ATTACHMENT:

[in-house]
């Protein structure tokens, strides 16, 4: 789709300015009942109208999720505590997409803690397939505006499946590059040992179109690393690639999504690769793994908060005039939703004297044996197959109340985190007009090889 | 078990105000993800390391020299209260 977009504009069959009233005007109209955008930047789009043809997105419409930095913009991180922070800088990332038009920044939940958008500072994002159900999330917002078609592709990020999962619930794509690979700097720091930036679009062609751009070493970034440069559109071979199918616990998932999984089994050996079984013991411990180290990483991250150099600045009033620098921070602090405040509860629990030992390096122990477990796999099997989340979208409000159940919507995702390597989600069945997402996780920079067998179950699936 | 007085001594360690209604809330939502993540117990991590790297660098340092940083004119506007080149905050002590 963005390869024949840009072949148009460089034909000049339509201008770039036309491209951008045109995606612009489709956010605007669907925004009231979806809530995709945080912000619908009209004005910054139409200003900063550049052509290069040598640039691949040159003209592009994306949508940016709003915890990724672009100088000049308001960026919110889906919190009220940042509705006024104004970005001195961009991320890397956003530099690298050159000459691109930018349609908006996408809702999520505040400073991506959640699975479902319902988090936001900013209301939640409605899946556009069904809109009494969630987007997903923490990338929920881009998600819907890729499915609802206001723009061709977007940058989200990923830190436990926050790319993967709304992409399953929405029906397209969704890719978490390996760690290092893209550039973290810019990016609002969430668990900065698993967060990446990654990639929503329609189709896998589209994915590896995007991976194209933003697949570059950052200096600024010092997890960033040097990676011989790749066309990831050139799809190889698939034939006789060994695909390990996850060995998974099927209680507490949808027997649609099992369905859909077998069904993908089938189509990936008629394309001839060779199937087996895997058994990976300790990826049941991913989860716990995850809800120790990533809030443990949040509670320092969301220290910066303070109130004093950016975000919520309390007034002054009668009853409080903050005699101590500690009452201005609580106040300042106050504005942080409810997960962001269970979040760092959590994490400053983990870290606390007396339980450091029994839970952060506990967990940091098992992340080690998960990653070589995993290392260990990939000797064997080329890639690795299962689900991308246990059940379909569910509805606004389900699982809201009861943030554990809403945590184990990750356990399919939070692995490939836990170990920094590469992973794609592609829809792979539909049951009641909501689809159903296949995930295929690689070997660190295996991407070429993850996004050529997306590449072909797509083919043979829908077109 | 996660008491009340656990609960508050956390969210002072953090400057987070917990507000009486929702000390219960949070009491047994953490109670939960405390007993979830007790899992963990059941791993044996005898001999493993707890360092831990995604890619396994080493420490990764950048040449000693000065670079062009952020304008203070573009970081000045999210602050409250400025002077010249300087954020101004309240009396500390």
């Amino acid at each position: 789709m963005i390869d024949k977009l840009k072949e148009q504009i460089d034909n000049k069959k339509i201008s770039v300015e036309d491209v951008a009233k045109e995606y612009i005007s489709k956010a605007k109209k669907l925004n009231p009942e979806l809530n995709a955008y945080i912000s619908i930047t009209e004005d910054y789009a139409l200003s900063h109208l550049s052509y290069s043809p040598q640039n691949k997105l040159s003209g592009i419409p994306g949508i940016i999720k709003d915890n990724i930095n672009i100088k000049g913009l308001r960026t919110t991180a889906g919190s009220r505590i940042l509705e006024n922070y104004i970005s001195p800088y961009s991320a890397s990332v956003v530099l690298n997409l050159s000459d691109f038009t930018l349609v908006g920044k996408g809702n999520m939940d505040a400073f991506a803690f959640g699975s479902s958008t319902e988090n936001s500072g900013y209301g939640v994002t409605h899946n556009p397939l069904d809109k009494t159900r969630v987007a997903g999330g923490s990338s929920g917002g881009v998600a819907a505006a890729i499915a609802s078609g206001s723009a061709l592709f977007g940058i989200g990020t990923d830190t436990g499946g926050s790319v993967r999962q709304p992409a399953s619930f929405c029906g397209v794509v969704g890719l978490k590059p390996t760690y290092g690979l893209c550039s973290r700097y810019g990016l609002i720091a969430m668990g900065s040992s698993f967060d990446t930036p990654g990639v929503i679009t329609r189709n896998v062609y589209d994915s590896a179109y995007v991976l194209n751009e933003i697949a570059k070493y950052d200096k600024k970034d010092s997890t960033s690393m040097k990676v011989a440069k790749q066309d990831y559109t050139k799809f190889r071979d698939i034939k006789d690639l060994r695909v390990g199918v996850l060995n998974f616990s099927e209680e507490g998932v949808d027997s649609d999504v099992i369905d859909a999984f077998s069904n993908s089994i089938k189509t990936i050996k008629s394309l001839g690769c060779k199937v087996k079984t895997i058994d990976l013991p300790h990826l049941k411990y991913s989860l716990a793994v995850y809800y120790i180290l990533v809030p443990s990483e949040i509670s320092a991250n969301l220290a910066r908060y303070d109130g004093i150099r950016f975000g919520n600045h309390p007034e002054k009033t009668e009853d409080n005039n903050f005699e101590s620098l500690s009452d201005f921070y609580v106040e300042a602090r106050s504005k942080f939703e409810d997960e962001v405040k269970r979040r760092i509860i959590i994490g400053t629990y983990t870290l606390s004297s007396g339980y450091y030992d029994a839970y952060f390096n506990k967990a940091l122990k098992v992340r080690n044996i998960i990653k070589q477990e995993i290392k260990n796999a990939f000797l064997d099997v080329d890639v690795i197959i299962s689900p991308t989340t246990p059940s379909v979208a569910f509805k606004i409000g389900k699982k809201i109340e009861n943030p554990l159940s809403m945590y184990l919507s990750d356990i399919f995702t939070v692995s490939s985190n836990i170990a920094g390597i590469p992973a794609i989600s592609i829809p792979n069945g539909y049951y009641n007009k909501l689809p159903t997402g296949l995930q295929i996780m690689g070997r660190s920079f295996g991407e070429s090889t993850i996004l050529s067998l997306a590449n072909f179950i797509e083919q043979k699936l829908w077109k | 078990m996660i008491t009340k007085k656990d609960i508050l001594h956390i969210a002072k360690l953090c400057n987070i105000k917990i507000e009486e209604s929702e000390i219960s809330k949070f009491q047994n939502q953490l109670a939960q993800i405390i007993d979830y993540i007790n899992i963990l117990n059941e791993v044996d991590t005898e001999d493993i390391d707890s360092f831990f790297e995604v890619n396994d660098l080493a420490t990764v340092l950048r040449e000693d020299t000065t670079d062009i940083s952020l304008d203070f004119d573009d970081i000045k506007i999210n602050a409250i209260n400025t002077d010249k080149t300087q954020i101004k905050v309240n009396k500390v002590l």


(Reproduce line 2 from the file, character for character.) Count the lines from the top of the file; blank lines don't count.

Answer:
């Protein structure tokens, strides 16, 4: 789709300015009942109208999720505590997409803690397939505006499946590059040992179109690393690639999504690769793994908060005039939703004297044996197959109340985190007009090889 | 078990105000993800390391020299209260 977009504009069959009233005007109209955008930047789009043809997105419409930095913009991180922070800088990332038009920044939940958008500072994002159900999330917002078609592709990020999962619930794509690979700097720091930036679009062609751009070493970034440069559109071979199918616990998932999984089994050996079984013991411990180290990483991250150099600045009033620098921070602090405040509860629990030992390096122990477990796999099997989340979208409000159940919507995702390597989600069945997402996780920079067998179950699936 | 007085001594360690209604809330939502993540117990991590790297660098340092940083004119506007080149905050002590 963005390869024949840009072949148009460089034909000049339509201008770039036309491209951008045109995606612009489709956010605007669907925004009231979806809530995709945080912000619908009209004005910054139409200003900063550049052509290069040598640039691949040159003209592009994306949508940016709003915890990724672009100088000049308001960026919110889906919190009220940042509705006024104004970005001195961009991320890397956003530099690298050159000459691109930018349609908006996408809702999520505040400073991506959640699975479902319902988090936001900013209301939640409605899946556009069904809109009494969630987007997903923490990338929920881009998600819907890729499915609802206001723009061709977007940058989200990923830190436990926050790319993967709304992409399953929405029906397209969704890719978490390996760690290092893209550039973290810019990016609002969430668990900065698993967060990446990654990639929503329609189709896998589209994915590896995007991976194209933003697949570059950052200096600024010092997890960033040097990676011989790749066309990831050139799809190889698939034939006789060994695909390990996850060995998974099927209680507490949808027997649609099992369905859909077998069904993908089938189509990936008629394309001839060779199937087996895997058994990976300790990826049941991913989860716990995850809800120790990533809030443990949040509670320092969301220290910066303070109130004093950016975000919520309390007034002054009668009853409080903050005699101590500690009452201005609580106040300042106050504005942080409810997960962001269970979040760092959590994490400053983990870290606390007396339980450091029994839970952060506990967990940091098992992340080690998960990653070589995993290392260990990939000797064997080329890639690795299962689900991308246990059940379909569910509805606004389900699982809201009861943030554990809403945590184990990750356990399919939070692995490939836990170990920094590469992973794609592609829809792979539909049951009641909501689809159903296949995930295929690689070997660190295996991407070429993850996004050529997306590449072909797509083919043979829908077109 | 996660008491009340656990609960508050956390969210002072953090400057987070917990507000009486929702000390219960949070009491047994953490109670939960405390007993979830007790899992963990059941791993044996005898001999493993707890360092831990995604890619396994080493420490990764950048040449000693000065670079062009952020304008203070573009970081000045999210602050409250400025002077010249300087954020101004309240009396500390």